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1997 Mercury Villager

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1997 Mercury Villager Review

A solid value of comfort and performance.

Reviewed by Automotive on

Overview

The 1997 Mercury Villager serves as a well-appointed minivan that offers carlike performance at a reasonable price. The company designed it alongside the Nissan Quest, which makes the two vehicles fairly similar. With a large, spacious interior, a large array of standard and optional features, and a smooth ride, the Mercury Villager makes an excellent passenger vehicle. The large interior also allows the Villager to haul more cargo than smaller family vehicles.

The seating is flexible, ranging from four to seven. Five-person seating tends to maximize the room for each passenger while providing a large amount of cargo space, but seven-person seating still feels comfortable. All of the seating options seem good, so buyers can easily pick and choose which works best for their needs.

With comfort, performance, and a reasonable price, the Mercury Villager makes a good choice to consider for any driver buying a family vehicle.

The Range

Body Styles: minivan
Engines: 3.0-liter six-cylinder
Transmissions: four-speed automatic
Models: Mercury Villager GS, Mercury Villager LS, Mercury Villager Nautica

What's New

The 1997 Mercury Villager adds a quad-Captain’s chair option to replace the middle bench, as well as rear-seat controls for the radio and air-conditioner.

Exterior

The Mercury Villager looks like a gracefully curved minivan. Unlike many other Mercury models, the front end looks attractive and does not have any odd design characteristics. Standard features for the 1997 Mercury Villager (except the GS) include power locks, power mirrors, and power windows. Alloy wheels, a camper towing package, and a power antenna comprise the list of optional features.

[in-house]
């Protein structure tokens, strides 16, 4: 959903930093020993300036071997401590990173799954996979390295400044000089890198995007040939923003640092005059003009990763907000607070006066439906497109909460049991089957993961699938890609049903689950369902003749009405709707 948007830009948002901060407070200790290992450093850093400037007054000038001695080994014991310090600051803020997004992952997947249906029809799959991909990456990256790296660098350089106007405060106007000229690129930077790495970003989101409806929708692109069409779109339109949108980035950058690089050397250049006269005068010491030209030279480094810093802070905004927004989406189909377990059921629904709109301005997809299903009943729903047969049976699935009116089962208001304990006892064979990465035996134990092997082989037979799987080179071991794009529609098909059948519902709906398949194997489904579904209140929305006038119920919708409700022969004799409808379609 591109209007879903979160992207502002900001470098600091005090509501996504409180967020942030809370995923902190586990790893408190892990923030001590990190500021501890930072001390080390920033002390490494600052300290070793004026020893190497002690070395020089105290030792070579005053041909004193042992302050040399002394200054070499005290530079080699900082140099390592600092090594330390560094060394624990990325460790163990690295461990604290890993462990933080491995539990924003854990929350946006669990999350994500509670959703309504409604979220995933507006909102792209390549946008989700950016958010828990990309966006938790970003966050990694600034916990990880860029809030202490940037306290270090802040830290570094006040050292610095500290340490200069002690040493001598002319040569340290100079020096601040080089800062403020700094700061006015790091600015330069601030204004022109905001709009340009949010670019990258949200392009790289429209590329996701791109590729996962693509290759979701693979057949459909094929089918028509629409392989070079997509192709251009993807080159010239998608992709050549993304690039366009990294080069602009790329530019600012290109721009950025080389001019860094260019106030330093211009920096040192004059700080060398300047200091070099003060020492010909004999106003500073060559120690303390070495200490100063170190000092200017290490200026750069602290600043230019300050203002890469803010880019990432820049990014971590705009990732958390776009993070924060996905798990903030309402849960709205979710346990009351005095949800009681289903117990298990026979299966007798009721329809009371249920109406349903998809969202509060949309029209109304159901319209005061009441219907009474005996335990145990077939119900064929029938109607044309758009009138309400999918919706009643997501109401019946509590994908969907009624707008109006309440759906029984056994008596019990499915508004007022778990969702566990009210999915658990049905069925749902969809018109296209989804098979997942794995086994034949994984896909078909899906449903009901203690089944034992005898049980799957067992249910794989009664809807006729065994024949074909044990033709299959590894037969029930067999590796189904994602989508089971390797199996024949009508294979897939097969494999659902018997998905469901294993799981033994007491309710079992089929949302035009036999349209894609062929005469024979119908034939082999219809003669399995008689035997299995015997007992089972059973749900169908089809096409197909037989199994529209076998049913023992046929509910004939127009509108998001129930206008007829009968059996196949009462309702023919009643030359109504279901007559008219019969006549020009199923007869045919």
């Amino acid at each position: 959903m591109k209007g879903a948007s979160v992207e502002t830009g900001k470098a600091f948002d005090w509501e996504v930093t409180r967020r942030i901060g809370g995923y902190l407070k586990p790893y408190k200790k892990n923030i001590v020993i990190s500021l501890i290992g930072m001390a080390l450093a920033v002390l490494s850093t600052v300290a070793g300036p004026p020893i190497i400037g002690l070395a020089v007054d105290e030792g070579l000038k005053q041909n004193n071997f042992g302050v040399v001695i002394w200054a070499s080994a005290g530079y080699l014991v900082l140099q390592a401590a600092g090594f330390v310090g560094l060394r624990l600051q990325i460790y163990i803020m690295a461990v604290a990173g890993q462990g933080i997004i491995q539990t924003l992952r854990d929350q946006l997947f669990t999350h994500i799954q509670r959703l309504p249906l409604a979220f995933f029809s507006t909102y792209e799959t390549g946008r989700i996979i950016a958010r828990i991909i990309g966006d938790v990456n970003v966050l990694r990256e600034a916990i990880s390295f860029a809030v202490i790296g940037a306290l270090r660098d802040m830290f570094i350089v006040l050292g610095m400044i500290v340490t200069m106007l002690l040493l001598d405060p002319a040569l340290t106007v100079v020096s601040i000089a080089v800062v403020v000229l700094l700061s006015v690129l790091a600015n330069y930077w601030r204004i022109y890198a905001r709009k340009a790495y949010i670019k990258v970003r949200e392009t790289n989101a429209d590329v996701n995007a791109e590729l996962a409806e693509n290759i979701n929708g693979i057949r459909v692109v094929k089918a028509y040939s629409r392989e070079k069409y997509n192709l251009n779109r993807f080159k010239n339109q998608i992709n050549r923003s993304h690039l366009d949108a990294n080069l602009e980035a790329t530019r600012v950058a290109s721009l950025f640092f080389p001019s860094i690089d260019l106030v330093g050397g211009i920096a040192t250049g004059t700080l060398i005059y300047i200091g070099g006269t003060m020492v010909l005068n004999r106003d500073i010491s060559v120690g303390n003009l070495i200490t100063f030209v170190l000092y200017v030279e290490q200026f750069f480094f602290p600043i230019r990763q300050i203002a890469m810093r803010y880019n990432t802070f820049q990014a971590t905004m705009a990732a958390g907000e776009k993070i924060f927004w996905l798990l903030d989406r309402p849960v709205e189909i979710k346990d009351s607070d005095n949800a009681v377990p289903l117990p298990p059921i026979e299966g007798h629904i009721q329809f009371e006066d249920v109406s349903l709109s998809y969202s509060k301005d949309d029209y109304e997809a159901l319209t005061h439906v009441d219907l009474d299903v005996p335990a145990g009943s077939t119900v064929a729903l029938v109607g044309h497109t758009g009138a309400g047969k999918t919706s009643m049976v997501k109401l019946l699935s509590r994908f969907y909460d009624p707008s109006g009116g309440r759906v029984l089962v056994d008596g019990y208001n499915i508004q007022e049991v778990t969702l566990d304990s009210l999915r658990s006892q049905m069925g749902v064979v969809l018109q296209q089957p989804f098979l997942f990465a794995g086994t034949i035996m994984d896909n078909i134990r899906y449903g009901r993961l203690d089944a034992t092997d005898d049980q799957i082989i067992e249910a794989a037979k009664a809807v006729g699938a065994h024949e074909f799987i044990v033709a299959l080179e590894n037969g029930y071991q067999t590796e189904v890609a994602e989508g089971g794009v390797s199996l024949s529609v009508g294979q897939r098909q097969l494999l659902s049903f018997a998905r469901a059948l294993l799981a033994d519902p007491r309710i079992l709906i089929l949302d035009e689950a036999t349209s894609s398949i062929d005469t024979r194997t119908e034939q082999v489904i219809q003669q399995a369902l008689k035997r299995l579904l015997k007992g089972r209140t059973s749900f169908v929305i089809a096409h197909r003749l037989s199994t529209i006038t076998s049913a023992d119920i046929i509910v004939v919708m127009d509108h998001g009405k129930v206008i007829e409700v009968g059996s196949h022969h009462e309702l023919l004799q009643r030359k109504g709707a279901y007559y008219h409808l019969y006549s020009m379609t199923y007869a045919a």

Interior

The Mercury Villager has a massive interior with three rows of seats. Standard features include a cassette player, steering wheel audio controls, and air-conditioning. Power seats, quad Captain’s chairs, digital readout, dual-zone air-conditioning, leather seating, cruise control, a leather-trimmed steering wheel, automatic climate control, and a CD player remain available as optional features. The 1997 Mercury Villager GS makes air-conditioning into an optional feature and does not offer the normal options list beyond cruise control.

Performance & Handling

Performance marks one of the high points of the 1997 Mercury Villager. Regardless of the model selection, the Villager avoids the major issues many minivans encounter. The three-liter, six-cylinder engine provides solid acceleration. The maneuverability and handling do not seem too far off from a car. The Villager does not perform quite as well as a sedan, but it seems close enough that switching to it from a smaller vehicle does not jar the driver.

Safety

The 1997 Mercury Villager comes equipped with dual front airbags, four-wheel anti-lock brakes, and traction control.

EPA Fuel Economy

Mercury Villager: 16/21 mpg city/highway

You'll Like

  • Solid value
  • Sedan and wagon options
  • Smooth ride

You Won't Like

  • Lower price comes from making basic features into options

Sum Up

A solid value of comfort and performance.

If You Like This Vehicle

  • Dodge Caravan
  • Ford Windstar
  • Nissan Quest
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